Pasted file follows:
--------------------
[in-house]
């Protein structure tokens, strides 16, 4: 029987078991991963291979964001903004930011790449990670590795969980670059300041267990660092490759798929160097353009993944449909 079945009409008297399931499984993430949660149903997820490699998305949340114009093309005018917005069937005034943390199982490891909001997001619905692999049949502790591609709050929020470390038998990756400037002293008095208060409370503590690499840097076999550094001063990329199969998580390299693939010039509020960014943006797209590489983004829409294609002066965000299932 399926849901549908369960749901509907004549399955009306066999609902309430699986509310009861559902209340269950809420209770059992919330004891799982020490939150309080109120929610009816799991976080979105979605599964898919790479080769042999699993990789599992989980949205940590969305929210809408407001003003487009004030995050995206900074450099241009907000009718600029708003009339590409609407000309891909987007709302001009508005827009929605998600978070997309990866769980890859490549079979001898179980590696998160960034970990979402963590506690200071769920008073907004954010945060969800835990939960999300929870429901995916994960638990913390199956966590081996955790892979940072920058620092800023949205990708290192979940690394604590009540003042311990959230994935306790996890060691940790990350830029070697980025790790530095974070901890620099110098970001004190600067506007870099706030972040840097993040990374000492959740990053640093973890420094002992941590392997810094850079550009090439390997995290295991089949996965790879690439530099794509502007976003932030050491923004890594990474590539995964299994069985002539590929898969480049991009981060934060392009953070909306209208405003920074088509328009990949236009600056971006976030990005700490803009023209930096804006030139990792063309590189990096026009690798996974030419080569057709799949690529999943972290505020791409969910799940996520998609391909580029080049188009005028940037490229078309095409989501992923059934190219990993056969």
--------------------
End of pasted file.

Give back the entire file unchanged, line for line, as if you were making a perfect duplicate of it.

[in-house]
């Protein structure tokens, strides 16, 4: 029987078991991963291979964001903004930011790449990670590795969980670059300041267990660092490759798929160097353009993944449909 079945009409008297399931499984993430949660149903997820490699998305949340114009093309005018917005069937005034943390199982490891909001997001619905692999049949502790591609709050929020470390038998990756400037002293008095208060409370503590690499840097076999550094001063990329199969998580390299693939010039509020960014943006797209590489983004829409294609002066965000299932 399926849901549908369960749901509907004549399955009306066999609902309430699986509310009861559902209340269950809420209770059992919330004891799982020490939150309080109120929610009816799991976080979105979605599964898919790479080769042999699993990789599992989980949205940590969305929210809408407001003003487009004030995050995206900074450099241009907000009718600029708003009339590409609407000309891909987007709302001009508005827009929605998600978070997309990866769980890859490549079979001898179980590696998160960034970990979402963590506690200071769920008073907004954010945060969800835990939960999300929870429901995916994960638990913390199956966590081996955790892979940072920058620092800023949205990708290192979940690394604590009540003042311990959230994935306790996890060691940790990350830029070697980025790790530095974070901890620099110098970001004190600067506007870099706030972040840097993040990374000492959740990053640093973890420094002992941590392997810094850079550009090439390997995290295991089949996965790879690439530099794509502007976003932030050491923004890594990474590539995964299994069985002539590929898969480049991009981060934060392009953070909306209208405003920074088509328009990949236009600056971006976030990005700490803009023209930096804006030139990792063309590189990096026009690798996974030419080569057709799949690529999943972290505020791409969910799940996520998609391909580029080049188009005028940037490229078309095409989501992923059934190219990993056969």